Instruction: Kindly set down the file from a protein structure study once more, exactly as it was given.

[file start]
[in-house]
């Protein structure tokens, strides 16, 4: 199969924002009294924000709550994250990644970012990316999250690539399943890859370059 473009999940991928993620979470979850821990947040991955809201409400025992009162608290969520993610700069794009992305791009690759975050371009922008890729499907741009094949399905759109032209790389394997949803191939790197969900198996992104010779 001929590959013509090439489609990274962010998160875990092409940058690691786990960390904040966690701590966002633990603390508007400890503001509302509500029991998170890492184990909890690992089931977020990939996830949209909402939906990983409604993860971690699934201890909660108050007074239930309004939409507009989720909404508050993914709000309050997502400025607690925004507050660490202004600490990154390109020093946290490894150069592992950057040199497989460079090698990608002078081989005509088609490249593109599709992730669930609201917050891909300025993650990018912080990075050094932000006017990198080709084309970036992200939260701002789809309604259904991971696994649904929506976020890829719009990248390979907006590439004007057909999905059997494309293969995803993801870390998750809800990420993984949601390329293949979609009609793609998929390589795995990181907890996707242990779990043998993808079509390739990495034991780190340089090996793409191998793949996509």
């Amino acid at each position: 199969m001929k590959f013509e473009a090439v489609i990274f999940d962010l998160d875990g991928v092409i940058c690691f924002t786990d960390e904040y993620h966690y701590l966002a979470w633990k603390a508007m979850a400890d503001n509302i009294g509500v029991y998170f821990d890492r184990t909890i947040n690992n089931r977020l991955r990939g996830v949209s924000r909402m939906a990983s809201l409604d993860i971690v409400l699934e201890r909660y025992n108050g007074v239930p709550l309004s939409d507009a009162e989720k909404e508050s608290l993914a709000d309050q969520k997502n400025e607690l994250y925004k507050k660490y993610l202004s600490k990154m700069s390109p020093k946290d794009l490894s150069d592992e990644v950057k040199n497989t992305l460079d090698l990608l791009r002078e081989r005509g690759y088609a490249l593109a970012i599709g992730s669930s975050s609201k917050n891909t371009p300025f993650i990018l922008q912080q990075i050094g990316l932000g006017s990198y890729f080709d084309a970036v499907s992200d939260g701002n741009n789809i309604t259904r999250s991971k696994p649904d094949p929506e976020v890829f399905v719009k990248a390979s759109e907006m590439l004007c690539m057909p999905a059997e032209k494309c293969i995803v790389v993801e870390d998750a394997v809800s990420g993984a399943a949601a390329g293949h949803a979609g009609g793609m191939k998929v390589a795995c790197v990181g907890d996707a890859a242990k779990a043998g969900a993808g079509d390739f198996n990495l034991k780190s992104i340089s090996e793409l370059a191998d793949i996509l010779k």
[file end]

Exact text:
[in-house]
């Protein structure tokens, strides 16, 4: 199969924002009294924000709550994250990644970012990316999250690539399943890859370059 473009999940991928993620979470979850821990947040991955809201409400025992009162608290969520993610700069794009992305791009690759975050371009922008890729499907741009094949399905759109032209790389394997949803191939790197969900198996992104010779 001929590959013509090439489609990274962010998160875990092409940058690691786990960390904040966690701590966002633990603390508007400890503001509302509500029991998170890492184990909890690992089931977020990939996830949209909402939906990983409604993860971690699934201890909660108050007074239930309004939409507009989720909404508050993914709000309050997502400025607690925004507050660490202004600490990154390109020093946290490894150069592992950057040199497989460079090698990608002078081989005509088609490249593109599709992730669930609201917050891909300025993650990018912080990075050094932000006017990198080709084309970036992200939260701002789809309604259904991971696994649904929506976020890829719009990248390979907006590439004007057909999905059997494309293969995803993801870390998750809800990420993984949601390329293949979609009609793609998929390589795995990181907890996707242990779990043998993808079509390739990495034991780190340089090996793409191998793949996509």
């Amino acid at each position: 199969m001929k590959f013509e473009a090439v489609i990274f999940d962010l998160d875990g991928v092409i940058c690691f924002t786990d960390e904040y993620h966690y701590l966002a979470w633990k603390a508007m979850a400890d503001n509302i009294g509500v029991y998170f821990d890492r184990t909890i947040n690992n089931r977020l991955r990939g996830v949209s924000r909402m939906a990983s809201l409604d993860i971690v409400l699934e201890r909660y025992n108050g007074v239930p709550l309004s939409d507009a009162e989720k909404e508050s608290l993914a709000d309050q969520k997502n400025e607690l994250y925004k507050k660490y993610l202004s600490k990154m700069s390109p020093k946290d794009l490894s150069d592992e990644v950057k040199n497989t992305l460079d090698l990608l791009r002078e081989r005509g690759y088609a490249l593109a970012i599709g992730s669930s975050s609201k917050n891909t371009p300025f993650i990018l922008q912080q990075i050094g990316l932000g006017s990198y890729f080709d084309a970036v499907s992200d939260g701002n741009n789809i309604t259904r999250s991971k696994p649904d094949p929506e976020v890829f399905v719009k990248a390979s759109e907006m590439l004007c690539m057909p999905a059997e032209k494309c293969i995803v790389v993801e870390d998750a394997v809800s990420g993984a399943a949601a390329g293949h949803a979609g009609g793609m191939k998929v390589a795995c790197v990181g907890d996707a890859a242990k779990a043998g969900a993808g079509d390739f198996n990495l034991k780190s992104i340089s090996e793409l370059a191998d793949i996509l010779k």